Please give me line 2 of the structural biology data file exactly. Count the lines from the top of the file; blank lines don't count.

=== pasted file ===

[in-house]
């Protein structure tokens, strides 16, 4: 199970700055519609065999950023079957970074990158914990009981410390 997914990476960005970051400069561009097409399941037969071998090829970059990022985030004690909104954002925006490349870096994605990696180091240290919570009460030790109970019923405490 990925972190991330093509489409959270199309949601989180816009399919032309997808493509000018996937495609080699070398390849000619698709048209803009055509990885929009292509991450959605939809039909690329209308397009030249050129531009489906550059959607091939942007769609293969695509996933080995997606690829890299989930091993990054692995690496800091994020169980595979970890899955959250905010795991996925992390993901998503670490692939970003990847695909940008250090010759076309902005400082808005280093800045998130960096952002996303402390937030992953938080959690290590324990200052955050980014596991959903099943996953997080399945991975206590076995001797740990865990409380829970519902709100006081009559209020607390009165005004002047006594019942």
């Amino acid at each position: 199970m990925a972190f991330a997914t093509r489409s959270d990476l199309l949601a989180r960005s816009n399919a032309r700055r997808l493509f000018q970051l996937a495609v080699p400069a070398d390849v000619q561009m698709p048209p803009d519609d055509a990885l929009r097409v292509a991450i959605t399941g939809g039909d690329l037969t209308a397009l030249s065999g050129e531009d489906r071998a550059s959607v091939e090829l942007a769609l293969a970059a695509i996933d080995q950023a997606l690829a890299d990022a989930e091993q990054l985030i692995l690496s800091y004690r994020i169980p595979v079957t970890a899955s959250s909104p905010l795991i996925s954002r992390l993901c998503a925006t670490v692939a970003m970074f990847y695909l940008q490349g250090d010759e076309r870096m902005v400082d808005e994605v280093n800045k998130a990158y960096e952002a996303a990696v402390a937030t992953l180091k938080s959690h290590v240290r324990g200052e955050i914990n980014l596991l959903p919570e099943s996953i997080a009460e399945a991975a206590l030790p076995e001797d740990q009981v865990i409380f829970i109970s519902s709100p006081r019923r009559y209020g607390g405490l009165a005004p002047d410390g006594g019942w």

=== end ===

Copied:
């Protein structure tokens, strides 16, 4: 199970700055519609065999950023079957970074990158914990009981410390 997914990476960005970051400069561009097409399941037969071998090829970059990022985030004690909104954002925006490349870096994605990696180091240290919570009460030790109970019923405490 990925972190991330093509489409959270199309949601989180816009399919032309997808493509000018996937495609080699070398390849000619698709048209803009055509990885929009292509991450959605939809039909690329209308397009030249050129531009489906550059959607091939942007769609293969695509996933080995997606690829890299989930091993990054692995690496800091994020169980595979970890899955959250905010795991996925992390993901998503670490692939970003990847695909940008250090010759076309902005400082808005280093800045998130960096952002996303402390937030992953938080959690290590324990200052955050980014596991959903099943996953997080399945991975206590076995001797740990865990409380829970519902709100006081009559209020607390009165005004002047006594019942």